Taking Care of Your Food Plots

News & Tips: Taking Care of Your Food Plots

One of the more common food plot questions we're asked is, "How long will a food plot last"? The short answer is "It depends". It depends on a whole lot of factors, but most of all it depends upon how well you maintain it.

Grasses are best controlled by spraying food plots with a grass-specific herbicide to kill grass but not affect the plots.

Food plots, like just about everything else, require regular maintenance. And, like just about everything else, the better the maintenance the longer they will last — up to 5 years or more with a little luck.

The number one enemy of food plots is weeds and grasses. They weaken food plot plants by competing for food, water and life giving sunshine. Over time, weeds and grasses will gradually "crowd out" the more desirable food plot plants as the plot gradually returns to its native vegetative state. Native vegetation is generally more suited to growing conditions in a given locale and almost always will prevail over more delicate food plot plants.

Grasses are generally more difficult to control than broadleaf weeds as they have tremendous recuperative powers. The year after a plot is established, grasses will generally begin to show up. Grasses are best controlled by spraying with a grass specific herbicide, which will kill grass but will not affect common broadleaf food plot plants like clover, chicory and brassicas.

Grass herbicides can be applied with a hand or backpack sprayer if you have the time. Spraying by hand can be uneven but if you persist and use care you can eventually get the job done. An ATV sprayer makes short work of a plot and for $2.0 or so is definitely the way to go.

food plot atv bannerWe use POAST or Arrest on grasses. These chemicals only work on growing plants so we spray only when grasses are vigorously growing. We generally spray once in late May or June and if the plot is heavily laced with grass, again in late summer. This protocol will pretty much keep grasses at bay for years until your food plot plants eventually give up the ghost and die of "natural causes".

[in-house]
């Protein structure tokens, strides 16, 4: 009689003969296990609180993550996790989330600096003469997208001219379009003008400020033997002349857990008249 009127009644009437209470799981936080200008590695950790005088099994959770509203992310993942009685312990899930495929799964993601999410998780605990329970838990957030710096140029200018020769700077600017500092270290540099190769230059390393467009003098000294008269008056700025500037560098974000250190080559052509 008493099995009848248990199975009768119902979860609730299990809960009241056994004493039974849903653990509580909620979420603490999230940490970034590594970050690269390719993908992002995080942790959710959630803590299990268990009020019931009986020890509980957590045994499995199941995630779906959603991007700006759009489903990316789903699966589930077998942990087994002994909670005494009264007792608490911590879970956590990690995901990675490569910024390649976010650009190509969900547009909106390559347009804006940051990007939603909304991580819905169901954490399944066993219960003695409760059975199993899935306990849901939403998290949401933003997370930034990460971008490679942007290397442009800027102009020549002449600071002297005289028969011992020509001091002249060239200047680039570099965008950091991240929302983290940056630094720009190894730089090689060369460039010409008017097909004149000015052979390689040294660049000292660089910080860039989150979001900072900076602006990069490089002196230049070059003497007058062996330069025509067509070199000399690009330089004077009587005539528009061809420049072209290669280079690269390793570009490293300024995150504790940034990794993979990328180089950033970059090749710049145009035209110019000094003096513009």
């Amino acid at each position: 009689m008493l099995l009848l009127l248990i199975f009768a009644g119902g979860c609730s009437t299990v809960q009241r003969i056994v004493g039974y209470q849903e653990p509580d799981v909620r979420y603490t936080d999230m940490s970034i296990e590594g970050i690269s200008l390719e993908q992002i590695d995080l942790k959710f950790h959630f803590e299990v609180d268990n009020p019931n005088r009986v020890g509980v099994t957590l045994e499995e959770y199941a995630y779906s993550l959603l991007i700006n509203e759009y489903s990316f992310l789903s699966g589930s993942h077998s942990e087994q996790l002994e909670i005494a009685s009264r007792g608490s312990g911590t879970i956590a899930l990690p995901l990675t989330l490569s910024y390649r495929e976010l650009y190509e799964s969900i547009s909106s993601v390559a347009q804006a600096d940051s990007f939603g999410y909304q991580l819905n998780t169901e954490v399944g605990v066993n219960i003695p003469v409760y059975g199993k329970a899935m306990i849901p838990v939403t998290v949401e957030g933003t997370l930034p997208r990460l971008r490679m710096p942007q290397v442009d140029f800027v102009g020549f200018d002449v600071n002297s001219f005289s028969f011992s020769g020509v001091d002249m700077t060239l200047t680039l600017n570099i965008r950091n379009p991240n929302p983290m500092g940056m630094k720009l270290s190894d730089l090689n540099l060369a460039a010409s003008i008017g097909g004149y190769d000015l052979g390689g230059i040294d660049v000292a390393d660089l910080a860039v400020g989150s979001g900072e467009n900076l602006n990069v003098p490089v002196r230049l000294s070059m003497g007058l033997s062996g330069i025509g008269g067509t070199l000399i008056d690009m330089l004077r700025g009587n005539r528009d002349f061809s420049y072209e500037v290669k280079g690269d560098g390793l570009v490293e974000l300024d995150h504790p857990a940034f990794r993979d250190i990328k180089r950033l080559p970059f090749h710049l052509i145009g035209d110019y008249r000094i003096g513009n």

General purpose herbicides like Roundup are often associated with food plots but they are typically not used for maintenance. They kill everything they come in contact with and will wipe out an entire food plot in one application. Roundup is an excellent tool for removing vegetation during site preparation but should be kept off of productive plots.

Broadleaf weeds can generally be controlled by selective mowing. The trick to keeping a weed-free food plot is to mow broadleaves before they go to seed. Most broadleaves are annuals and repeated mowing (2-3 times per season) will weaken them and enable the food plot plants to gradually overwhelm the weeds. If they are unable to produce seeds the reproductive cycle is interrupted.

Mowing also keeps food plots fresh and "young". Mowing plots (except brassicas) when they reach a foot or so in height will keep them growing strong (much like a lawn). Most plots can be trimmed to a height of about 6-8 inches.

1 arrow pointTip: Mow half the plot one week then the other half a week later. This keeps good groceries in front of the deer at all times and will never force them to leave your plots to look for food as your plots recover from the mowing (3-5 days).

Much like a lawn, mowing plots when they reach a foot (except brassicas) will keep them growing strong.

In addition to weed and grass control, food plots need to be fed. New plots on new ground typically grow like wildfire. But, over time many of the nutrients contained in the soil are used up and plots begin to strain. Food plots should be fertilized at least once per season and twice is even better. We typically use 250-300 pounds (per acre) of a general purpose fertilizer like 15-15-15 in the spring and again in late summer when the fall rains and good growing conditions return. This schedule keeps food on the table all season long and ensures excellent hunting.

Clover only plots do not require nitrogen (the first number in the ingredients sequence) as they make their own. They are best treated with fertilizers like 0-15-15 or 5-20-20 as nitrogen will encourage weeds and grasses.

Eventually, most food plots just give out. Their plants weaken over time and are gradually overtaken by native vegetation. Like an old worn out vehicle, you can only do so much fixing before you are throwing good money after bad. Then it is time to start over again — kill the whole plot and start again with fresh seed.

When you look at the time and money it takes to establish a food plot, it only makes sense to take care of it. A couple of hours a year and less than a hundred bucks in fuel, fertilizer and herbicides will do the trick.

Hunter/landowners should work to be good stewards of their land. This includes being efficient growers, taking care not to exploit the land and getting the most from their wildlife plantings. Good maintenance makes for good land stewardship.